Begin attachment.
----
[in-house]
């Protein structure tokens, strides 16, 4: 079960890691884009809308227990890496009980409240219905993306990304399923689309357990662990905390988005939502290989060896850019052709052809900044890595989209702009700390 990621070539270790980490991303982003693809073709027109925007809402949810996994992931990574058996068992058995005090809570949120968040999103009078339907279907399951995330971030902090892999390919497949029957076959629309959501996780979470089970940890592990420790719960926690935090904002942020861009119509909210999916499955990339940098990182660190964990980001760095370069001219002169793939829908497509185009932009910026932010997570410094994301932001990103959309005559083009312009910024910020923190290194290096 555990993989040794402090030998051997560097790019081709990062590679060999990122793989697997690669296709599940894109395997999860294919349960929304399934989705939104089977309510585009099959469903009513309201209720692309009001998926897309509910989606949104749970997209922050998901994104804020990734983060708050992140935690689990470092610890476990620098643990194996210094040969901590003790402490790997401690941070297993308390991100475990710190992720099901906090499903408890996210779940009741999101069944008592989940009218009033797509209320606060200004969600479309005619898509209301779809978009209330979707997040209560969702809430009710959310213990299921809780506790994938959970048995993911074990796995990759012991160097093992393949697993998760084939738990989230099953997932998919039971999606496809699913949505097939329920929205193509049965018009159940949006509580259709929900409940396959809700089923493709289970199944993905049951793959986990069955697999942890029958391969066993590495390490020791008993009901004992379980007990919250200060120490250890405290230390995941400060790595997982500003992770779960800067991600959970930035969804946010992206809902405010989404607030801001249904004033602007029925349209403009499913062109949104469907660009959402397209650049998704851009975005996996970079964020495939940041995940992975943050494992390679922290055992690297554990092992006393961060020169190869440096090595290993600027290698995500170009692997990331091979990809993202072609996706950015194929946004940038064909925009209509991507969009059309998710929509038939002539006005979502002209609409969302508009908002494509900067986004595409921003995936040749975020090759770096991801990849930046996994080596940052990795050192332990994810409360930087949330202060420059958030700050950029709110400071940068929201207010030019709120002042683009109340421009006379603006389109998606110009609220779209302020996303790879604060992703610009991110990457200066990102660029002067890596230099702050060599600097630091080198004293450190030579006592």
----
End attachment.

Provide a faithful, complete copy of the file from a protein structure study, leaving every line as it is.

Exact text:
[in-house]
């Protein structure tokens, strides 16, 4: 079960890691884009809308227990890496009980409240219905993306990304399923689309357990662990905390988005939502290989060896850019052709052809900044890595989209702009700390 990621070539270790980490991303982003693809073709027109925007809402949810996994992931990574058996068992058995005090809570949120968040999103009078339907279907399951995330971030902090892999390919497949029957076959629309959501996780979470089970940890592990420790719960926690935090904002942020861009119509909210999916499955990339940098990182660190964990980001760095370069001219002169793939829908497509185009932009910026932010997570410094994301932001990103959309005559083009312009910024910020923190290194290096 555990993989040794402090030998051997560097790019081709990062590679060999990122793989697997690669296709599940894109395997999860294919349960929304399934989705939104089977309510585009099959469903009513309201209720692309009001998926897309509910989606949104749970997209922050998901994104804020990734983060708050992140935690689990470092610890476990620098643990194996210094040969901590003790402490790997401690941070297993308390991100475990710190992720099901906090499903408890996210779940009741999101069944008592989940009218009033797509209320606060200004969600479309005619898509209301779809978009209330979707997040209560969702809430009710959310213990299921809780506790994938959970048995993911074990796995990759012991160097093992393949697993998760084939738990989230099953997932998919039971999606496809699913949505097939329920929205193509049965018009159940949006509580259709929900409940396959809700089923493709289970199944993905049951793959986990069955697999942890029958391969066993590495390490020791008993009901004992379980007990919250200060120490250890405290230390995941400060790595997982500003992770779960800067991600959970930035969804946010992206809902405010989404607030801001249904004033602007029925349209403009499913062109949104469907660009959402397209650049998704851009975005996996970079964020495939940041995940992975943050494992390679922290055992690297554990092992006393961060020169190869440096090595290993600027290698995500170009692997990331091979990809993202072609996706950015194929946004940038064909925009209509991507969009059309998710929509038939002539006005979502002209609409969302508009908002494509900067986004595409921003995936040749975020090759770096991801990849930046996994080596940052990795050192332990994810409360930087949330202060420059958030700050950029709110400071940068929201207010030019709120002042683009109340421009006379603006389109998606110009609220779209302020996303790879604060992703610009991110990457200066990102660029002067890596230099702050060599600097630091080198004293450190030579006592």